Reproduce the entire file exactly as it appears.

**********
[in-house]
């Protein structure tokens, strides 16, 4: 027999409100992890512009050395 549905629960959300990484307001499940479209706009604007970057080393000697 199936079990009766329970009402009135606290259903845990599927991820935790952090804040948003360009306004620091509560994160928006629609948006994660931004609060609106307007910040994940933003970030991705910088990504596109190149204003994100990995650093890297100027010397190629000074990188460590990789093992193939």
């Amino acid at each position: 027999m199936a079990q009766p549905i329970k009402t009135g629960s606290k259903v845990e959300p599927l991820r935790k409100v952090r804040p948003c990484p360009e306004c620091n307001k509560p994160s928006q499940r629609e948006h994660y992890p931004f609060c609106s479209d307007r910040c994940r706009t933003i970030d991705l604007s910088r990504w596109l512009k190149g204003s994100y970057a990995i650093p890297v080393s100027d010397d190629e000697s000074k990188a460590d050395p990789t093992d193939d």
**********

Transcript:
[in-house]
């Protein structure tokens, strides 16, 4: 027999409100992890512009050395 549905629960959300990484307001499940479209706009604007970057080393000697 199936079990009766329970009402009135606290259903845990599927991820935790952090804040948003360009306004620091509560994160928006629609948006994660931004609060609106307007910040994940933003970030991705910088990504596109190149204003994100990995650093890297100027010397190629000074990188460590990789093992193939």
């Amino acid at each position: 027999m199936a079990q009766p549905i329970k009402t009135g629960s606290k259903v845990e959300p599927l991820r935790k409100v952090r804040p948003c990484p360009e306004c620091n307001k509560p994160s928006q499940r629609e948006h994660y992890p931004f609060c609106s479209d307007r910040c994940r706009t933003i970030d991705l604007s910088r990504w596109l512009k190149g204003s994100y970057a990995i650093p890297v080393s100027d010397d190629e000697s000074k990188a460590d050395p990789t093992d193939d």